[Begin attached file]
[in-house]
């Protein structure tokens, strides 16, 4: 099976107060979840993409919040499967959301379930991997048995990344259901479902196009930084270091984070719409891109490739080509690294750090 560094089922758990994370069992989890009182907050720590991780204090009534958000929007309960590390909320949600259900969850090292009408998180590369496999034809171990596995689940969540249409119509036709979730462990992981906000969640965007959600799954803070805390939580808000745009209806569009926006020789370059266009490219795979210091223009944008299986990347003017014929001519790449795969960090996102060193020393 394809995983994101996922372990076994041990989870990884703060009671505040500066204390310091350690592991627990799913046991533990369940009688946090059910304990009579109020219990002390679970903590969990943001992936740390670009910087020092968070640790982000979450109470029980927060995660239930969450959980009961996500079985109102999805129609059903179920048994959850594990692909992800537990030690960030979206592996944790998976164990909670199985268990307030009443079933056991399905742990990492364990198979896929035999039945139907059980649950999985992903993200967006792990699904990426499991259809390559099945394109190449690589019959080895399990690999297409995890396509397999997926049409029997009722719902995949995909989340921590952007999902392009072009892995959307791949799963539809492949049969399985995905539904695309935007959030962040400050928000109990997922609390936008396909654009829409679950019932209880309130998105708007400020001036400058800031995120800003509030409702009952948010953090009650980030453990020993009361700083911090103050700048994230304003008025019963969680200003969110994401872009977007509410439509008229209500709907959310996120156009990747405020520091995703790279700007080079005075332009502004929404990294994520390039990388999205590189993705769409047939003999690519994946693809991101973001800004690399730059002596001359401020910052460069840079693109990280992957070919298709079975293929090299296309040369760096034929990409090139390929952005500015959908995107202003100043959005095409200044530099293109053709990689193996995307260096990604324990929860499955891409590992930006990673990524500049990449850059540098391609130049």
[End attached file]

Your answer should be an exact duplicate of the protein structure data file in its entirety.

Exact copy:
[in-house]
């Protein structure tokens, strides 16, 4: 099976107060979840993409919040499967959301379930991997048995990344259901479902196009930084270091984070719409891109490739080509690294750090 560094089922758990994370069992989890009182907050720590991780204090009534958000929007309960590390909320949600259900969850090292009408998180590369496999034809171990596995689940969540249409119509036709979730462990992981906000969640965007959600799954803070805390939580808000745009209806569009926006020789370059266009490219795979210091223009944008299986990347003017014929001519790449795969960090996102060193020393 394809995983994101996922372990076994041990989870990884703060009671505040500066204390310091350690592991627990799913046991533990369940009688946090059910304990009579109020219990002390679970903590969990943001992936740390670009910087020092968070640790982000979450109470029980927060995660239930969450959980009961996500079985109102999805129609059903179920048994959850594990692909992800537990030690960030979206592996944790998976164990909670199985268990307030009443079933056991399905742990990492364990198979896929035999039945139907059980649950999985992903993200967006792990699904990426499991259809390559099945394109190449690589019959080895399990690999297409995890396509397999997926049409029997009722719902995949995909989340921590952007999902392009072009892995959307791949799963539809492949049969399985995905539904695309935007959030962040400050928000109990997922609390936008396909654009829409679950019932209880309130998105708007400020001036400058800031995120800003509030409702009952948010953090009650980030453990020993009361700083911090103050700048994230304003008025019963969680200003969110994401872009977007509410439509008229209500709907959310996120156009990747405020520091995703790279700007080079005075332009502004929404990294994520390039990388999205590189993705769409047939003999690519994946693809991101973001800004690399730059002596001359401020910052460069840079693109990280992957070919298709079975293929090299296309040369760096034929990409090139390929952005500015959908995107202003100043959005095409200044530099293109053709990689193996995307260096990604324990929860499955891409590992930006990673990524500049990449850059540098391609130049």